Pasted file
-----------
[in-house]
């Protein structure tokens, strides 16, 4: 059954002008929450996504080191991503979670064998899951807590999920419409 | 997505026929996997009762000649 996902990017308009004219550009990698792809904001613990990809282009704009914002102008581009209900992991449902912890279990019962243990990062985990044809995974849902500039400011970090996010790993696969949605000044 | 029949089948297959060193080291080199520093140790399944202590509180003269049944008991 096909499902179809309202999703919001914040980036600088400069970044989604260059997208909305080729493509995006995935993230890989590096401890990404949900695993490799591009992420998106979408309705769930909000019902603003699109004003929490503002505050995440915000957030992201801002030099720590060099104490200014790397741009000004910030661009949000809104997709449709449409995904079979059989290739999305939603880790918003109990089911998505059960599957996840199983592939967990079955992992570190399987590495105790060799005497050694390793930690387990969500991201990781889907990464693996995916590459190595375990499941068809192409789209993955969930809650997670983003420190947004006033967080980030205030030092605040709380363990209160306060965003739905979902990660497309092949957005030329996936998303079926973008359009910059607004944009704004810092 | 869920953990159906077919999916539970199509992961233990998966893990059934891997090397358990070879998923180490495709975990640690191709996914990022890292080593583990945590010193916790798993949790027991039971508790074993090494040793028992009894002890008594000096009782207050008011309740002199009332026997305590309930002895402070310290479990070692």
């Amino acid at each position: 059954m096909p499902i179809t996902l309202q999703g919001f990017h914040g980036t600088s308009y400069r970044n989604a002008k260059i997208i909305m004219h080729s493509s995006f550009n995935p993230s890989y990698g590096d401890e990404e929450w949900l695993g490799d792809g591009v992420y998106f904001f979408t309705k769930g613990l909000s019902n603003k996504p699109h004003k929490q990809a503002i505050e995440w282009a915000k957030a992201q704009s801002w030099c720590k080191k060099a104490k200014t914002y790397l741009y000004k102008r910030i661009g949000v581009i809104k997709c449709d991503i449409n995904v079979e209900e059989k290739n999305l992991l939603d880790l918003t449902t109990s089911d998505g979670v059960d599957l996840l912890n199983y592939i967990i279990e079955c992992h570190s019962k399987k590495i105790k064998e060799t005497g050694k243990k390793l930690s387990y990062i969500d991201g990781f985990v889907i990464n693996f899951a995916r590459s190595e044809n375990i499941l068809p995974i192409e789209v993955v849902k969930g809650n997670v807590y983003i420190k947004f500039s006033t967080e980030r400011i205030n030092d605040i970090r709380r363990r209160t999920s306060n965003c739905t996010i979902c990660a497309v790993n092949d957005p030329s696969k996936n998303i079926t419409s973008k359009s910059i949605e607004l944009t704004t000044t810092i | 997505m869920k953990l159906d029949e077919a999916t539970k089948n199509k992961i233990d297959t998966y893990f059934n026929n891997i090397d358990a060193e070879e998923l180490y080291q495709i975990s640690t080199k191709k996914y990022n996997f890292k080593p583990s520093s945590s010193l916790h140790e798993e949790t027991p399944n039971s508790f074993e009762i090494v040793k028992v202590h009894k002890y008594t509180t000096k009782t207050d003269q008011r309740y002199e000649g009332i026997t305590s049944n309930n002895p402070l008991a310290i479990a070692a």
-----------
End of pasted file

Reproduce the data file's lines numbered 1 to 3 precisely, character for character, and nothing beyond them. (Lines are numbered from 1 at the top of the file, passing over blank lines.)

[in-house]
């Protein structure tokens, strides 16, 4: 059954002008929450996504080191991503979670064998899951807590999920419409 | 997505026929996997009762000649 996902990017308009004219550009990698792809904001613990990809282009704009914002102008581009209900992991449902912890279990019962243990990062985990044809995974849902500039400011970090996010790993696969949605000044 | 029949089948297959060193080291080199520093140790399944202590509180003269049944008991 096909499902179809309202999703919001914040980036600088400069970044989604260059997208909305080729493509995006995935993230890989590096401890990404949900695993490799591009992420998106979408309705769930909000019902603003699109004003929490503002505050995440915000957030992201801002030099720590060099104490200014790397741009000004910030661009949000809104997709449709449409995904079979059989290739999305939603880790918003109990089911998505059960599957996840199983592939967990079955992992570190399987590495105790060799005497050694390793930690387990969500991201990781889907990464693996995916590459190595375990499941068809192409789209993955969930809650997670983003420190947004006033967080980030205030030092605040709380363990209160306060965003739905979902990660497309092949957005030329996936998303079926973008359009910059607004944009704004810092 | 869920953990159906077919999916539970199509992961233990998966893990059934891997090397358990070879998923180490495709975990640690191709996914990022890292080593583990945590010193916790798993949790027991039971508790074993090494040793028992009894002890008594000096009782207050008011309740002199009332026997305590309930002895402070310290479990070692």
């Amino acid at each position: 059954m096909p499902i179809t996902l309202q999703g919001f990017h914040g980036t600088s308009y400069r970044n989604a002008k260059i997208i909305m004219h080729s493509s995006f550009n995935p993230s890989y990698g590096d401890e990404e929450w949900l695993g490799d792809g591009v992420y998106f904001f979408t309705k769930g613990l909000s019902n603003k996504p699109h004003k929490q990809a503002i505050e995440w282009a915000k957030a992201q704009s801002w030099c720590k080191k060099a104490k200014t914002y790397l741009y000004k102008r910030i661009g949000v581009i809104k997709c449709d991503i449409n995904v079979e209900e059989k290739n999305l992991l939603d880790l918003t449902t109990s089911d998505g979670v059960d599957l996840l912890n199983y592939i967990i279990e079955c992992h570190s019962k399987k590495i105790k064998e060799t005497g050694k243990k390793l930690s387990y990062i969500d991201g990781f985990v889907i990464n693996f899951a995916r590459s190595e044809n375990i499941l068809p995974i192409e789209v993955v849902k969930g809650n997670v807590y983003i420190k947004f500039s006033t967080e980030r400011i205030n030092d605040i970090r709380r363990r209160t999920s306060n965003c739905t996010i979902c990660a497309v790993n092949d957005p030329s696969k996936n998303i079926t419409s973008k359009s910059i949605e607004l944009t704004t000044t810092i | 997505m869920k953990l159906d029949e077919a999916t539970k089948n199509k992961i233990d297959t998966y893990f059934n026929n891997i090397d358990a060193e070879e998923l180490y080291q495709i975990s640690t080199k191709k996914y990022n996997f890292k080593p583990s520093s945590s010193l916790h140790e798993e949790t027991p399944n039971s508790f074993e009762i090494v040793k028992v202590h009894k002890y008594t509180t000096k009782t207050d003269q008011r309740y002199e000649g009332i026997t305590s049944n309930n002895p402070l008991a310290i479990a070692a």